Imprisoning millions carries big social cost
I am not surprised that one in every 100 people in the United States is in jail ("1 in 100 adults now in prison," Feb. 29).
As a nation, we have been saying for so long that education is our No. 1 priority.
However, that has just been so much lip service. The will to pay for schools instead of prisons has not been there.
For instance, Baltimore County Executive James T. Smith Jr. has made the Thornton law on school funding work for the county by using more state funds to pay for education while reducing the amount of the county's budget that goes to pay for schools from almost 48 percent in 2002 to 37.3 percent this year.
And the county built a highly controversial prison in Towson while our schools in the same area are severely overcrowded.
We say we want to put our children first, but then we don't put much-needed funds into those very same schools.
As long as we as a nation, state and county aren't willing to make the hard choices to fund our schools adequately so we can really make a difference in the lives of all of our children, our prison population will continue to rise.
The cost to our society is incalculable.
The writer teaches at Baltimore County's Timber Grove Elementary School.
So 1 percent of the American population is in jail. I would guess that another 10 percent should be, if not for lawyers and liberal judges.
I really don't care if 50 percent of the population is behind bars, so long as the rest of us can live in peace and safety.
Let's build more jails.
And while we're at it, let's shut down all law schools for 20 years.
There are too many lawyers who like to see the criminal element left on the street.
On Friday, The Sun ran two first-class articles on the front page, above the fold.
First, a staff and wire services report highlighted the embarrassing reality that one in 100 U.S. adults is in prison - that 2,319,258 of our sisters and brothers languish in our jails ("1 in 100 adults now in prison," Feb. 29).
The majority of the crimes involved are drug-related or nonviolent property crimes. Just imagine the effects of these incarcerations on inmates' families and on our entire society.
In the second front-page article, three of The Sun's most accomplished reporters, Jamie Smith Hopkins, Eileen Ambrose and Laura McCandlish, graphically outlined the growing problem caused by the rising cost of living and the stagnant incomes of our working class ("'A tough time,'" Feb. 29).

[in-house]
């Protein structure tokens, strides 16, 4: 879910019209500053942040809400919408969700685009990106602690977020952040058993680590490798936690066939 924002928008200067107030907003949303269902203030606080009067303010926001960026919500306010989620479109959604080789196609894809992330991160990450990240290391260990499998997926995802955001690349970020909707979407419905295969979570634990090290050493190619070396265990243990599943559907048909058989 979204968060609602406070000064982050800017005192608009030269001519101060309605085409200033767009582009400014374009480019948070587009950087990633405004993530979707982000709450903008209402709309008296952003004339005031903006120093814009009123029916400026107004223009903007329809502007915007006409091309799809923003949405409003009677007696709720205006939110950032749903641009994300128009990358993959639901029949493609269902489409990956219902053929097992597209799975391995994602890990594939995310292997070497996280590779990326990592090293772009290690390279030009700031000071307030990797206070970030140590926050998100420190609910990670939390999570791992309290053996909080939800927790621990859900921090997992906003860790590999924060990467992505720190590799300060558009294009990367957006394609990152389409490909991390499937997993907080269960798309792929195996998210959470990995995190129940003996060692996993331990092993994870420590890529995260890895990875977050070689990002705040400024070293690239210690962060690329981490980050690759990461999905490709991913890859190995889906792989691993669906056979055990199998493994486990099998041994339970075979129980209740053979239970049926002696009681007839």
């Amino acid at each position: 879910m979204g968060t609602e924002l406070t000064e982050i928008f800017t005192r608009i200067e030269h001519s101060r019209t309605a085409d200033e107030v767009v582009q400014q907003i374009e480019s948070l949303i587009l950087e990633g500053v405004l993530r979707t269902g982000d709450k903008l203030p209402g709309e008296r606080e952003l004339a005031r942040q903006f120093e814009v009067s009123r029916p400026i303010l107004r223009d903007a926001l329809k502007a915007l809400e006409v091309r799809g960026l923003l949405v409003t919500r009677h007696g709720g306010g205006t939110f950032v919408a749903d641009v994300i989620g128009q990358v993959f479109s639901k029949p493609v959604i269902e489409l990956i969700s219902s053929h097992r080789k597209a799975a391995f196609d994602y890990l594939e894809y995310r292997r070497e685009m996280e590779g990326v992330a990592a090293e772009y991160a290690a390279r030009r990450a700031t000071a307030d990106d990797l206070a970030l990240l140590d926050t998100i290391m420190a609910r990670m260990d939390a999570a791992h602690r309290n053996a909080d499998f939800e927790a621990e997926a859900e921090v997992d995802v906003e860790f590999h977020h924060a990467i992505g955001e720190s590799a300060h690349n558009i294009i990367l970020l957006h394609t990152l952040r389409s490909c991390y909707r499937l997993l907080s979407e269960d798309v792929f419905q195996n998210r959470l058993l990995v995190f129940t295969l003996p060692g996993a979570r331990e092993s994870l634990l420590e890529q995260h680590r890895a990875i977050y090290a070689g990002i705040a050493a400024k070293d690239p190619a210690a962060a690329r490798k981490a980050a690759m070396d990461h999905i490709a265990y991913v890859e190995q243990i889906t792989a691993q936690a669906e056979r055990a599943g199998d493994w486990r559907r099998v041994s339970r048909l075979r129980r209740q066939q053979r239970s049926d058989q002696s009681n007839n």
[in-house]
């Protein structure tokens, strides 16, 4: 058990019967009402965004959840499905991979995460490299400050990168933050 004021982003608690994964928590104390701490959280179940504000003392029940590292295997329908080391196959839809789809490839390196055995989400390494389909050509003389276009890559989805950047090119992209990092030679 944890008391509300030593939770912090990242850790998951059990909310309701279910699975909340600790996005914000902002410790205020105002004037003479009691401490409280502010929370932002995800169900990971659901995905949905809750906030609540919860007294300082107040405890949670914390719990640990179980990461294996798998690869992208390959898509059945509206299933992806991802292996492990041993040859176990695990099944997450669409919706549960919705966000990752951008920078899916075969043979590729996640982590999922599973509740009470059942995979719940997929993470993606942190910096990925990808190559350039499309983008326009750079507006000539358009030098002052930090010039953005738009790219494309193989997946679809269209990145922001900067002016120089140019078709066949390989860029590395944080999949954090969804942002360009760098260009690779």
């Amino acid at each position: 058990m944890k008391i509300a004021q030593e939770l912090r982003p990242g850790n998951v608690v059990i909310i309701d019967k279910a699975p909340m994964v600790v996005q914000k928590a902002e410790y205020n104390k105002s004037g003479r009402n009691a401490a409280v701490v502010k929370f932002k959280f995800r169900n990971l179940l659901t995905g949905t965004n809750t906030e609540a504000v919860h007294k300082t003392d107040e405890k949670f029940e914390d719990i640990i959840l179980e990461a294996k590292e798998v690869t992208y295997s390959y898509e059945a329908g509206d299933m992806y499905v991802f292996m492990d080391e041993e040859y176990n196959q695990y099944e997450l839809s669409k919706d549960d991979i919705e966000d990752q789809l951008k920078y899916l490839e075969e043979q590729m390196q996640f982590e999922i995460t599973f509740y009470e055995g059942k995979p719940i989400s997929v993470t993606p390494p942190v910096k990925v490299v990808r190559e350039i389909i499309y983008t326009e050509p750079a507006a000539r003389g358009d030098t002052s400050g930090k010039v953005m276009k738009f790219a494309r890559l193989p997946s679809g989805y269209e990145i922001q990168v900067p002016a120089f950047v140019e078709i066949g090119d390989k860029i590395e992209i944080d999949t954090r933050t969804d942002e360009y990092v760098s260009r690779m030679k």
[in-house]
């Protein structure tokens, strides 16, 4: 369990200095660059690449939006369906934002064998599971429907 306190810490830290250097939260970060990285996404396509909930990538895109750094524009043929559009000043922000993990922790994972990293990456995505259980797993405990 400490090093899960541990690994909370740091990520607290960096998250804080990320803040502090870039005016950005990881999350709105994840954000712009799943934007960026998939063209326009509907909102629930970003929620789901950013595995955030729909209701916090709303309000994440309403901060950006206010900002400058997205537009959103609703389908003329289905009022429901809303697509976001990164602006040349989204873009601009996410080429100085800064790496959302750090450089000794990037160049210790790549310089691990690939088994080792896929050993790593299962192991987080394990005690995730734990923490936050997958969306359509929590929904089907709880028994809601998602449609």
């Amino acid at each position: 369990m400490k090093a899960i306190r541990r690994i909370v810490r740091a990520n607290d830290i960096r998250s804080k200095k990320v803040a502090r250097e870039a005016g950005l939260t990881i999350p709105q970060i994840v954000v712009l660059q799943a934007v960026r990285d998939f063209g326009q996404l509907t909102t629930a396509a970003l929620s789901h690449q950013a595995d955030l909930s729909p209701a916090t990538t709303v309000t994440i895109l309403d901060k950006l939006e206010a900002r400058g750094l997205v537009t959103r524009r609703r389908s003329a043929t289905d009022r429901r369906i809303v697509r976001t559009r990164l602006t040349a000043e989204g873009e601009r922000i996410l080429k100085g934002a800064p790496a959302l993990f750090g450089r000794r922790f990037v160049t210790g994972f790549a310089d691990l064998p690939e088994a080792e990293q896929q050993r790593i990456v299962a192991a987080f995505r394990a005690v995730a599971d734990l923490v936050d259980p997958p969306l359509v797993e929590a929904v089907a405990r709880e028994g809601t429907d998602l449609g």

If middle-class America is struggling, imagine what is happening to Baltimore's poor - who represent about one-fifth of our city's population.
So is America coming to this: Our troops may be in Iraq for the next 100 years; many people are working in prisons, locking up and guarding many of their sisters and brothers; and torture and massive surveillance are regarded as acceptable practices?
Are recession, depression and violence the defining characteristics of the failing American dream?
We are losing our way.
Whatever happened to the common good, our need for solidarity?
The writer is a co-founder of Viva House, a city soup kitchen.
Public financing well worth the cost
According to "Crunch perils campaign bills" (Feb. 28), some state senators oppose a public financing bill that would limit the influence of large campaign contributors in Annapolis because they think that reform would cost too much.
In fact, the cost of this important reform would be minimal --- less than $2 per year for each resident of Maryland.
Candidates for election or re-election to the General Assembly now have to raise substantial funds, mostly from donors who make large contributions.
Whether or not this gives those deep-pocket donors undue special access to legislators, there is widespread suspicion that it does. This perception is eroding confidence in our legislators and government.
A bill to make these elections more democratic passed the House of Delegates last year but failed in the Senate.
This key election reform has been endorsed by more than a dozen Maryland civic organizations, including the League of Women Voters, Common Cause, Progressive Maryland and the Sierra Club.